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New York Times to Launch Local Neighborhood Blogs
/ February 27, 2009 3:38 pm

New York - The New York Times will debut a local neighborhood blog network next week, which will cover "cultural events, bar and restaurant openings, real estate, arts, fashion, health, [and] social concerns," according to an email sent to Brownstoner.com republished by TechCrunch. The two pilot blogs will cover Fort Greene and Clinton Hill in Brooklyn, and Milburn, Maplewood and South Orange in New Jersey. Jim Schachter, editor for digital initiatives at The New York Times, confirmed the plan for TechCrunch, adding that the pilot blogs will be staffed by Times reporters, and "expect to sell ads to local merchants using our telesales and self-serve ad solution."

 

Related Links:

http://snipurl.com/cs919

(TechCrunch)

http://www.brownstoner.com/brownstoner/archives/2009/02/the_times_to_st.php


3 Comments

  • Excuse me. When they discover the center of the universe, a lot of people will be disappointed to discover they are not it.
    I am from Poland and learning to speak English, tell me right I wrote the following sentence: “Preschools are a great way to enhance the children with the basic learning tools.”

    Thank :) Helene.

  • It’s The Times’ news organization that’s the important thing. Like it or not, the newsgathering organization continues to lead. The blogosphere cannot exist (not yet, anyway) without the traditional media. Bloggers don’t employs large staffs that report on specific beats and topics. Bloggers don’t maintain news and photography bureaus in international cities. Bloggers don’t attempt to investigate or explore subjects outside of their (often) narrow purview. Bloggers NEED traditional media. That said, papers like the Times will continue to seek ways to break into the undeniable momentum and (hopefully) profitability of the blog/online culture. ~dedicated server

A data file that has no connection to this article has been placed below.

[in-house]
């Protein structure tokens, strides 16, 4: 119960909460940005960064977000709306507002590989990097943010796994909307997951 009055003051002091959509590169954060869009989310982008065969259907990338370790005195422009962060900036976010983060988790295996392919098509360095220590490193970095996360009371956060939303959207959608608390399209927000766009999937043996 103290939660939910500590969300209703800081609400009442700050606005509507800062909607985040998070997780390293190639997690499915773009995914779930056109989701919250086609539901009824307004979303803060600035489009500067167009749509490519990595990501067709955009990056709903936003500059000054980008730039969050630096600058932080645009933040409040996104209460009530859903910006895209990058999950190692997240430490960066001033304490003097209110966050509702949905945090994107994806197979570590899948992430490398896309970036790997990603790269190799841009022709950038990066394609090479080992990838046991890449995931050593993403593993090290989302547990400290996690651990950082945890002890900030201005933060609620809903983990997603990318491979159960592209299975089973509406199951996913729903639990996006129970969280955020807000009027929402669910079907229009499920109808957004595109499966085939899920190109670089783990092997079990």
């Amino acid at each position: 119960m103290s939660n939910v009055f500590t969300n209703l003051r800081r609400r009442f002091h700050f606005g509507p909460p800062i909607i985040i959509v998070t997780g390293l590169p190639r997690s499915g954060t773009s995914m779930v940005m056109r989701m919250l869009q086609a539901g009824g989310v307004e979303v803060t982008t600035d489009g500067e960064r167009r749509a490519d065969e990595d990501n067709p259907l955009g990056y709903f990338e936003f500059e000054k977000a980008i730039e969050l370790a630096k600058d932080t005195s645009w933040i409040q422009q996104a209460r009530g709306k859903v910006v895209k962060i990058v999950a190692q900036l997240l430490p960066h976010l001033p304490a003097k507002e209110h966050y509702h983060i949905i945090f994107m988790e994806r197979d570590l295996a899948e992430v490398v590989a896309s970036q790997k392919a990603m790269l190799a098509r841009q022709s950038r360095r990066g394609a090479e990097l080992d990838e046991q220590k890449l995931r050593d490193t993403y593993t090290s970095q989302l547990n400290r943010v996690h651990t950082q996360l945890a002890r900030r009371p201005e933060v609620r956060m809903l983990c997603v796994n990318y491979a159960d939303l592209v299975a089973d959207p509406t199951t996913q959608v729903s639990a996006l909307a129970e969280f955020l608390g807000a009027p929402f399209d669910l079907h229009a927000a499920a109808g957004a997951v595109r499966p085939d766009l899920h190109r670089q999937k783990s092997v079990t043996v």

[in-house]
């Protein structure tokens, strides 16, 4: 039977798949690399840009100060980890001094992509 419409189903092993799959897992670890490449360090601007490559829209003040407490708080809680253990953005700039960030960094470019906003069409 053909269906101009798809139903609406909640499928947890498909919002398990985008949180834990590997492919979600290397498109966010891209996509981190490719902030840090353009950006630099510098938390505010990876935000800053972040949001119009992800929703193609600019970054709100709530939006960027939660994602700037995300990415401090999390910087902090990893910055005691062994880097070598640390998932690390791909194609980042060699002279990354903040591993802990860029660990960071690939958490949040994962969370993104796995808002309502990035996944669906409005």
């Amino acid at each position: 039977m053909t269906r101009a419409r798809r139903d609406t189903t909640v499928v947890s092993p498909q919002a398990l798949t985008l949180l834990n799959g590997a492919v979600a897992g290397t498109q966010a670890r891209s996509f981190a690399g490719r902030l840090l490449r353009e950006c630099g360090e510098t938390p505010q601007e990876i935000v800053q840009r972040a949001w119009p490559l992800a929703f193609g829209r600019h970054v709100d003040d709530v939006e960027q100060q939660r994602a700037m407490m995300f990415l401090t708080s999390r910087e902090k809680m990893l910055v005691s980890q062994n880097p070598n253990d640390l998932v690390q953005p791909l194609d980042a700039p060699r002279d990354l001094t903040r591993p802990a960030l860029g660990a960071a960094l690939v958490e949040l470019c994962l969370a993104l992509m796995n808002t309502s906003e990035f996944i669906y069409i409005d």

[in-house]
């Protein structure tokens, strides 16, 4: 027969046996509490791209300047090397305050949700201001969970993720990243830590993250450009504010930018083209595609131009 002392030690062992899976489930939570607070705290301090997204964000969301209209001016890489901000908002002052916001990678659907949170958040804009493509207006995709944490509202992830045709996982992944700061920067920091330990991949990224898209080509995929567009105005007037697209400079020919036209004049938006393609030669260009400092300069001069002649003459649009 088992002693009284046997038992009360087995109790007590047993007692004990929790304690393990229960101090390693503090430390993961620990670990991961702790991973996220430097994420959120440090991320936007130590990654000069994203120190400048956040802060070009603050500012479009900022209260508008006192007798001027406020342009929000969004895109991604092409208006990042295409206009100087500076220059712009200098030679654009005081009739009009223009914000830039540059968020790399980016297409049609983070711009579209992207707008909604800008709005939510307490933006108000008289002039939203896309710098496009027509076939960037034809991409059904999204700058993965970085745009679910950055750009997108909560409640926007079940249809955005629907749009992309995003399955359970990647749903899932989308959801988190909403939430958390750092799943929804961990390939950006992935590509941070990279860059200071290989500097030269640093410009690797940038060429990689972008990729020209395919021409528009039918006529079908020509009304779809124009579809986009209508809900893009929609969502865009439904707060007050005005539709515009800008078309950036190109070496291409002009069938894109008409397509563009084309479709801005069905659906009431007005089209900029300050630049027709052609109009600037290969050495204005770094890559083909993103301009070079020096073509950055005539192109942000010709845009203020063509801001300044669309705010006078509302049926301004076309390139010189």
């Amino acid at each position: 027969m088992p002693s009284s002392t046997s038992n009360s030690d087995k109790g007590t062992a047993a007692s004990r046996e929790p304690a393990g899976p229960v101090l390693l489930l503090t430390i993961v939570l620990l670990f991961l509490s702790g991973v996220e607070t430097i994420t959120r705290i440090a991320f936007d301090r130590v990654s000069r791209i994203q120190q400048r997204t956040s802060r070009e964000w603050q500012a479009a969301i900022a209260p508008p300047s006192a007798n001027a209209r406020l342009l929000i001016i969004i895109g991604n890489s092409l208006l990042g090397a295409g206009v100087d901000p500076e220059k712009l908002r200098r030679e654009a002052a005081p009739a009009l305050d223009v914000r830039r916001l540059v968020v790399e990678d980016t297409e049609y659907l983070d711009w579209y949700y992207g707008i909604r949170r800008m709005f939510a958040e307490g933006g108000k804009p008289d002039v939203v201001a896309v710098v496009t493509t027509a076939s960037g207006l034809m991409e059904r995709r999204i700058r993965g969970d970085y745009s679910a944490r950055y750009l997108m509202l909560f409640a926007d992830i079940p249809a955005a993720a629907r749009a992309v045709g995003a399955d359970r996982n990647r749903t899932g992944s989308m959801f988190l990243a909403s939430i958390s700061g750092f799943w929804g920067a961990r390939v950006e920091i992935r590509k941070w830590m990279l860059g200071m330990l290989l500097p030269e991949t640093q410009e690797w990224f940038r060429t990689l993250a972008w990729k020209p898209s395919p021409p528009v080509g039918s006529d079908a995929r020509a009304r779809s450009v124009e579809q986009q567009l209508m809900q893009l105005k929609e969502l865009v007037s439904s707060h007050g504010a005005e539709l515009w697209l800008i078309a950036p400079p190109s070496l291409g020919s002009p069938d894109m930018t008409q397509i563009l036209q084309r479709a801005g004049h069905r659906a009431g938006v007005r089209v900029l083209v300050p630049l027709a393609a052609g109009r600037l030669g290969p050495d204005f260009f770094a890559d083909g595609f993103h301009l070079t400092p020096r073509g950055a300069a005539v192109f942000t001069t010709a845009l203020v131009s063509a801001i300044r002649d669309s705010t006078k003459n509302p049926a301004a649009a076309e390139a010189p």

• I think this is a truly bold experiment for a mainstream publication like the New York Times. It has the potential to redefine the traditional boundaries between reader and journalist while capitalising on one of the NYT’s great assets, namely its brand and reputation.

    I am eagerly anticipating how this will work out, but it it does succeed, it may become one of the most noteworthy stories of the year.

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